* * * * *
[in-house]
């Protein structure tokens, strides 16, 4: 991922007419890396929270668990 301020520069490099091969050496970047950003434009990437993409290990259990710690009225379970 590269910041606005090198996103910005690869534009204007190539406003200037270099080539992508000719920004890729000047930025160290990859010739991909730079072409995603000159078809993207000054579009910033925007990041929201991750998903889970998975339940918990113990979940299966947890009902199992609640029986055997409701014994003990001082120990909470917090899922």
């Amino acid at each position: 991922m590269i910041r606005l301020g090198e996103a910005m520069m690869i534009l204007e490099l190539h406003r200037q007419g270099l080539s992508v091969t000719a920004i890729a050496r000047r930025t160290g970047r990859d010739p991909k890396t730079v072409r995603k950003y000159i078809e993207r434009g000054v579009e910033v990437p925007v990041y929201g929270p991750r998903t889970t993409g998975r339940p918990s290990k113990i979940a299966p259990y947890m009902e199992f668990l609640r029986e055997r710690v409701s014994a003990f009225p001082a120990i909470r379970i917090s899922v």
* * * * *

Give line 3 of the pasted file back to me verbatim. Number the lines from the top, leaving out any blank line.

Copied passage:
């Amino acid at each position: 991922m590269i910041r606005l301020g090198e996103a910005m520069m690869i534009l204007e490099l190539h406003r200037q007419g270099l080539s992508v091969t000719a920004i890729a050496r000047r930025t160290g970047r990859d010739p991909k890396t730079v072409r995603k950003y000159i078809e993207r434009g000054v579009e910033v990437p925007v990041y929201g929270p991750r998903t889970t993409g998975r339940p918990s290990k113990i979940a299966p259990y947890m009902e199992f668990l609640r029986e055997r710690v409701s014994a003990f009225p001082a120990i909470r379970i917090s899922v």